Preparing the master mold

I will need to do a few things with my master mold before it’s ready for the plaster. The biggest of these is going to be separating the gusset into two pieces. Normally this is done after the rubber copy has been made in order to keep the mold lines on the original to a minimum.

I need to do this because the gusset piece will not release the casting without risking a break to one of the legs. The problem with Imp, however, is that those legs (and the necessary pour hole) occupy a really small space. It’s going to be tight working no matter where I cut.

I decide to run my split down the forward tripoded leg. The gusset usually splits to either side of the pour hole. I’ve already had to make a pour hole that does not bisect the gusset because there wasn’t enough room between the two legs on that side. It was tempting to split the gusset along the pour hole and spare that front leg the mold line, but I suspected that design wouldn’t really give me much more wiggle to get the piece out with all its legs intact.

The downside was that it would be a complicated cut. I would need to carefully cut the line down that inner front leg, but it would need to fall quite further back if I was going to miss truncating the raised foreleg on the other side. (This will become more clear in the next post with pictures of the resulting piece.)

I should add here that I hate cutting rubber. The rubber I use is really tough. It doesn’t cut easily and it will quickly dull an Xacto blade. The important initial slice down the leg, using the point of the blade, isn’t hard. After that I spent most of the time thinking, “This is a recipe for lopping off a finger” and “gee, maybe I should have placed the phone next to the workbench in case I have to call for medical help”. The split was rough, but I cut it without incident (other than a few new gray hairs).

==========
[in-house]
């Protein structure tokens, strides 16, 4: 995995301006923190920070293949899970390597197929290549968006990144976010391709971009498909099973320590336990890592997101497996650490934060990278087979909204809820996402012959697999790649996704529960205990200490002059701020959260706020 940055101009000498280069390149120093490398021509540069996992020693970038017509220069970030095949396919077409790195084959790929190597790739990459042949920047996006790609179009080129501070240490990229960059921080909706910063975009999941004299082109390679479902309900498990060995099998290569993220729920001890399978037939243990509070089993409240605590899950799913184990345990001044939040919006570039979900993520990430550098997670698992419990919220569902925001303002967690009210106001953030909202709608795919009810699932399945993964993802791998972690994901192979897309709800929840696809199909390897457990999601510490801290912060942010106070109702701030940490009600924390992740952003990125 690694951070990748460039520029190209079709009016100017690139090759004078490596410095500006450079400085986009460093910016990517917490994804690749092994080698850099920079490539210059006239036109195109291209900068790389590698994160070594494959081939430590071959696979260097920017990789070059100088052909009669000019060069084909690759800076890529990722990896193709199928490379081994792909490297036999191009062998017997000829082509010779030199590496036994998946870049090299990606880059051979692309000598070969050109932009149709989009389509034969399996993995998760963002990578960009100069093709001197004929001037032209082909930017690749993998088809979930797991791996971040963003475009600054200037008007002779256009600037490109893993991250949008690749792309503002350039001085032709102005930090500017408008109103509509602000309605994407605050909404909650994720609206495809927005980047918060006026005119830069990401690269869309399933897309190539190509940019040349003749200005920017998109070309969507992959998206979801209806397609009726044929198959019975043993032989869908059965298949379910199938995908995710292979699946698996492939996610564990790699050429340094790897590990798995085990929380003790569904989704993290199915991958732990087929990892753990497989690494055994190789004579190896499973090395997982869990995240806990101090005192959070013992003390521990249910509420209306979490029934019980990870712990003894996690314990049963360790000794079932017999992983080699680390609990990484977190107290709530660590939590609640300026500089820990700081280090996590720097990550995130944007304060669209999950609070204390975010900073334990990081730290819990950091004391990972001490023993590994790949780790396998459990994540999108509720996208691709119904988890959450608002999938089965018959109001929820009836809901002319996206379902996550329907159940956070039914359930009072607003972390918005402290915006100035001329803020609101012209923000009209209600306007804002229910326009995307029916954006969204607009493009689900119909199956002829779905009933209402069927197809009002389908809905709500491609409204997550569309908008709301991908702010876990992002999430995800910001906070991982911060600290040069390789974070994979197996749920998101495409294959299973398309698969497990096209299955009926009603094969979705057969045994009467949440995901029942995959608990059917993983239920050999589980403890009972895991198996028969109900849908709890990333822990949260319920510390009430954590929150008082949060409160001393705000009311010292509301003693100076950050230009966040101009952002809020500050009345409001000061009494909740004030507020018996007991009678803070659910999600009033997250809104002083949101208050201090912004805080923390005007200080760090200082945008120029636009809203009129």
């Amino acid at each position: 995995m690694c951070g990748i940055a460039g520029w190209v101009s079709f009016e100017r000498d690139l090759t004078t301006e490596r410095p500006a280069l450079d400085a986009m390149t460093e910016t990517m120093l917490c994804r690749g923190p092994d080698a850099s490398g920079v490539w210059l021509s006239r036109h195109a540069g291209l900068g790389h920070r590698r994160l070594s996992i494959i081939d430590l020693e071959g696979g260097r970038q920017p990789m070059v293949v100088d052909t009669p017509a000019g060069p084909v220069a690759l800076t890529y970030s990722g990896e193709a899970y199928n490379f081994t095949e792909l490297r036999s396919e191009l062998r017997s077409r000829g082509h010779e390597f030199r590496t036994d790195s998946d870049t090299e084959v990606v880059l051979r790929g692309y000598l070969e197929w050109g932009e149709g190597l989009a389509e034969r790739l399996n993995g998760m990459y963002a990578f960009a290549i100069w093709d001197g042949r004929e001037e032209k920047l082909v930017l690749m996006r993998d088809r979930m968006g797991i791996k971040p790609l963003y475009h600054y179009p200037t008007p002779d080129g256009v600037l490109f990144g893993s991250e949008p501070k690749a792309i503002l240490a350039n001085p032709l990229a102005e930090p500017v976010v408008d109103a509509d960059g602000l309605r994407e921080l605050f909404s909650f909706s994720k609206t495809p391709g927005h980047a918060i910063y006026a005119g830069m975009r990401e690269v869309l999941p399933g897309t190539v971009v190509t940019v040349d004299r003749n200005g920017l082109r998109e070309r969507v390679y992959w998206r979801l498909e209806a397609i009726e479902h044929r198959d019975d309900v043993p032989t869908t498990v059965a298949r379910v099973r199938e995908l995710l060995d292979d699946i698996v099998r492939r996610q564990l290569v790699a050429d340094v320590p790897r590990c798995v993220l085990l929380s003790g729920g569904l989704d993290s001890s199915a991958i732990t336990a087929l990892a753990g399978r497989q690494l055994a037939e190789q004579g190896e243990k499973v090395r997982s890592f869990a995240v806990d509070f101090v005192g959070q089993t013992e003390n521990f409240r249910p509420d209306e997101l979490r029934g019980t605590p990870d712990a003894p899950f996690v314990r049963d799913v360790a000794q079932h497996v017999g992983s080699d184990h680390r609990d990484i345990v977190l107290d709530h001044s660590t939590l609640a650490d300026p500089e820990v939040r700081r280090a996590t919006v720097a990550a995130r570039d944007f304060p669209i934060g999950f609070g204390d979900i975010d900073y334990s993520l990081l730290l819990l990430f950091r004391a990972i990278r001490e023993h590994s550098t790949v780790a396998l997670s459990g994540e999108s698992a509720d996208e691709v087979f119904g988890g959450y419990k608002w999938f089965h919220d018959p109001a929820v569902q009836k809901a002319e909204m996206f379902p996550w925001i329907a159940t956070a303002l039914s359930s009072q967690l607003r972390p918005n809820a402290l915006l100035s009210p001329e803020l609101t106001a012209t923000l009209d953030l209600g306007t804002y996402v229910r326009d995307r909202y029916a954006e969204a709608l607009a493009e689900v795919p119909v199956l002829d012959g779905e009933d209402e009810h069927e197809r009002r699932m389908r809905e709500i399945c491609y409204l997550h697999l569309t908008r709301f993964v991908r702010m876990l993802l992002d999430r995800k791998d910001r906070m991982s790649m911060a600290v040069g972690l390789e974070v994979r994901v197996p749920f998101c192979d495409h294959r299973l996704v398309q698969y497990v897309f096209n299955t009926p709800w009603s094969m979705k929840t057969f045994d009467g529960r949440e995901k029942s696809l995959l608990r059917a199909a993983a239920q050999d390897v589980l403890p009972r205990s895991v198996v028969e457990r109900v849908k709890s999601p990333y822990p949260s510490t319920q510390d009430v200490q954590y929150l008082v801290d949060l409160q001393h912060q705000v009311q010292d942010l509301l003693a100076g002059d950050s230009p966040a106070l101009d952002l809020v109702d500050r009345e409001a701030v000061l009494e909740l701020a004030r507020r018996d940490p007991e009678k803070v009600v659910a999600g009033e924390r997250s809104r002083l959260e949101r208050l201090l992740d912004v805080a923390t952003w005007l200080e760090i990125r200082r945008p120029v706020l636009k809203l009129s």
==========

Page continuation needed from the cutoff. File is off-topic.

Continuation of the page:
With the gusset split, all that was left was to fill the sprues. I’m not really picky about getting these just right, especially since the plasteline doesn’t really stick well to the rubber. Mostly I just want to cut down on the clean-up I will have to do with each plaster piece.

Now I am ready to start. The basic idea behind a rubber master mold is that, one by one, the pieces will be replaced with a plaster version, until all that is left is a plaster mold encasing the rubber original. The rubber original is then removed and the plaster mold is ready for ceramic slipcasting, and the rubber pieces can be reassembled to make the next plaster mold.

When I began the rubber mold, I started with the big side pieces first, and worked my way inside. The plaster molds go the other way; I start on the inside and work my way out. For this mold, my first piece is going to be the smaller, forward gusset section. That piece gets removed and the rest of the master mold is reassembled.

In the next step, I’m going to be pouring my plaster into the cavity left by the missing piece. The rest of my master mold is going to act as a framework with the rubber original creates the image in the plaster.

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